|Public Transit Director Bill Robinson said about 35 of West Virginia’s 55 counties currently have some form of public transportation available. Public transit accounts for about 6 million rides a year in a state with a population of about 1.8 million.|
“That’s like everybody in the state rode the bus twice each year,” he said. “That should be some measure of why it’s so important to people.”
Robinson said transportation officials have wanted to link data for the state’s 18 transit agencies for a while. “Someone has to sit there and look up all this information and then do it,” Robinson said.
Deputy Secretary of Transportation, Jimmy Wriston, P.E., a graduate of Tech, first suggested the idea of working with WVU Tech students to help solve the labor-intensive problem of collating data for all of the state’s transit agencies.
Hussein Elkhansa, M.S.E., G.I.S.P., Chief Data Officer for the DOT and Director of the Strategic Performance Management Division, agrees. When Wriston and transit officials have an idea to do something like collate route information for all the state’s transit agencies, Elkhansa and his staff have the technical savvy to make it happen.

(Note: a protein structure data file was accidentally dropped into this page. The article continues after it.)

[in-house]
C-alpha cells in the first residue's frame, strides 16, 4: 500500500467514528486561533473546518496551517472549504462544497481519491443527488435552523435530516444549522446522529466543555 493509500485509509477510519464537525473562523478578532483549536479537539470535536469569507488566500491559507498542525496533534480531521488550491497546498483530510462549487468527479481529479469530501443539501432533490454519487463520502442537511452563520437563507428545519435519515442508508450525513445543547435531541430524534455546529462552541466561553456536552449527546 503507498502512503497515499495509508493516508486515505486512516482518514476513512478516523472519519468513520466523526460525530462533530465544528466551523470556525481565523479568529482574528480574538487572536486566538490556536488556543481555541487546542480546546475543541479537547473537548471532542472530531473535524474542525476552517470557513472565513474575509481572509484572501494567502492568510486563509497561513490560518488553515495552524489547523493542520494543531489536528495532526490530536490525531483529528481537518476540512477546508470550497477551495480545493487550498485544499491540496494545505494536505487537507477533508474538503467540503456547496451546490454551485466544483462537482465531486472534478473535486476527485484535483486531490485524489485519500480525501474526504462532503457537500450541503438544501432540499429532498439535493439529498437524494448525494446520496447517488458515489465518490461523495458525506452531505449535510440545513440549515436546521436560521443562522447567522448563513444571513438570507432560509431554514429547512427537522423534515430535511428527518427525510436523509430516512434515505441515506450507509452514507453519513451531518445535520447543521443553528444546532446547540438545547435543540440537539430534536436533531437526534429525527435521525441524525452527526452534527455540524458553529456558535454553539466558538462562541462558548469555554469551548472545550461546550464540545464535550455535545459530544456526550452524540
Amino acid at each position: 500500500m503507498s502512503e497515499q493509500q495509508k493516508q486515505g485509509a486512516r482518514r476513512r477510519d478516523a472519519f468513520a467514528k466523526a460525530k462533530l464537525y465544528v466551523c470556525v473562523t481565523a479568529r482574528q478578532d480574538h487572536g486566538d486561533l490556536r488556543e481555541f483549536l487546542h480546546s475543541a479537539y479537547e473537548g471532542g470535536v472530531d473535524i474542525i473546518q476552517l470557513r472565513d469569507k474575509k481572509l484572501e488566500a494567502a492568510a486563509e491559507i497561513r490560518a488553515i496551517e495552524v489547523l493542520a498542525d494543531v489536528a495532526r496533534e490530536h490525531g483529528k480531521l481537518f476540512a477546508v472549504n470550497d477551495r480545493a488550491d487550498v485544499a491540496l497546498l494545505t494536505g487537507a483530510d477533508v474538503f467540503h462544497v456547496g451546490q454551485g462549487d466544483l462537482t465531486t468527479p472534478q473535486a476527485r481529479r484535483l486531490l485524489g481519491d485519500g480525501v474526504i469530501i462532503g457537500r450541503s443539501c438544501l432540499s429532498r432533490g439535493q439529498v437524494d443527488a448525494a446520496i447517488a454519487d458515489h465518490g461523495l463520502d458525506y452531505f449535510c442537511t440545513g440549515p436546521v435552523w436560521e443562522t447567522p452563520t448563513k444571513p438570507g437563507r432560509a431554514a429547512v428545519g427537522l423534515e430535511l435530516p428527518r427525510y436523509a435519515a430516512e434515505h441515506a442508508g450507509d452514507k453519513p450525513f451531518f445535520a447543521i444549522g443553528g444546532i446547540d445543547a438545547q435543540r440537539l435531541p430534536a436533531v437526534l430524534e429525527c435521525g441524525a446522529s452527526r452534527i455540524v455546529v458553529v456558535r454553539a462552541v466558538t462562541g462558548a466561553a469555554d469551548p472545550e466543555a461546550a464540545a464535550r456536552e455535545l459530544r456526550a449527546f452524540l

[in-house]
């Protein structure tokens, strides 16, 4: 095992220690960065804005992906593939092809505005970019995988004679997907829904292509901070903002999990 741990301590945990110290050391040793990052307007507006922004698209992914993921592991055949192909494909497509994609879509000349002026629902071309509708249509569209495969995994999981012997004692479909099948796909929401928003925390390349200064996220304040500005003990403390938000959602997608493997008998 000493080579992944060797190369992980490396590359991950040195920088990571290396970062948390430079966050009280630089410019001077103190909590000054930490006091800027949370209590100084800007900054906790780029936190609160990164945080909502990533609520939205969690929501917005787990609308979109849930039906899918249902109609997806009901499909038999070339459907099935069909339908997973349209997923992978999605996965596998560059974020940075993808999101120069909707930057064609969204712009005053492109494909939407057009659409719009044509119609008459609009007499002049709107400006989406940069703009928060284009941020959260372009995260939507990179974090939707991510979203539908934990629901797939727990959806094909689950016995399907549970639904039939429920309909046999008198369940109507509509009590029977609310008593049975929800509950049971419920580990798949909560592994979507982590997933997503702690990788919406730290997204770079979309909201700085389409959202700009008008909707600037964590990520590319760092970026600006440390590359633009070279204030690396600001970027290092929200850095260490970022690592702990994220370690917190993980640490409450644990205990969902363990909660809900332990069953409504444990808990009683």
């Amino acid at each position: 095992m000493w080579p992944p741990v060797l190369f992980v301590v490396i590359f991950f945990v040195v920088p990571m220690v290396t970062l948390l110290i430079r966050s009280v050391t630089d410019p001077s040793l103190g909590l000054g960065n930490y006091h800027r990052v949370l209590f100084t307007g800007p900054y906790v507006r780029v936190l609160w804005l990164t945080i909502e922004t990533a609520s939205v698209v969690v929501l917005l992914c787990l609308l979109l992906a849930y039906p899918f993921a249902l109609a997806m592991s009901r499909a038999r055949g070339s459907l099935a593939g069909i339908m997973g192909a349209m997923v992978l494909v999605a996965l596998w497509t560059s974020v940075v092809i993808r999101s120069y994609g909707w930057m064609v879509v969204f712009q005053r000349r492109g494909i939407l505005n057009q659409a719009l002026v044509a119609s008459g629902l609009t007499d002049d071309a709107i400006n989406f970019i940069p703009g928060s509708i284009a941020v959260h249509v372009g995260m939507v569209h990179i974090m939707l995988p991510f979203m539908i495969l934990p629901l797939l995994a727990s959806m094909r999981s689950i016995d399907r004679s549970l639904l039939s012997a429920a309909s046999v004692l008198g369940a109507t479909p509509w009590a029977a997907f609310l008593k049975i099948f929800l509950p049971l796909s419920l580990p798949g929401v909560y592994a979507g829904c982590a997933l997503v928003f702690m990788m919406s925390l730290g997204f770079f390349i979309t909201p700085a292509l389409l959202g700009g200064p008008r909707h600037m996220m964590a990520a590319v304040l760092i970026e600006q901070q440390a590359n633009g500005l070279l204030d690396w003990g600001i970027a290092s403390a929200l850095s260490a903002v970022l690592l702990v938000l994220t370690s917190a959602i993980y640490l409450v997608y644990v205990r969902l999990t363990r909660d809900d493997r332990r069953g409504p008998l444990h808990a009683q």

After some discussion, it was decided that the best way to get WVU Tech students in on the project was for DOT to hire them as temporary employees.
“We figure, if we hire them as temporary employees, it’s a win-win situation,” Elkhansa said. He said the citizens get the work done, the students get to add real-world experience to their resumes, and if the students decide to work for WVDOT in the long run, that’s a win for the agencies as well.
While WVDOT works with colleges and universities all over the Mountain State, tapping WVU Tech for help with the bus project made a lot of sense. Elkhansa said WVU Tech professor Amr Mohammed, Ph. D. has expertise in transportation matters, and worked on a similar project in Canada.
The students involved in the project are excited about its prospects.
“As software developers, we know there are opportunities out there,” said Jacob Tellep, a WVU Tech senior who is participating in the program. “But there are fewer opportunities where you actually get to help people.”
“If you don’t have transportation, you’re stopped in your tracks right away,” Tellep said. “It’s vitally important.”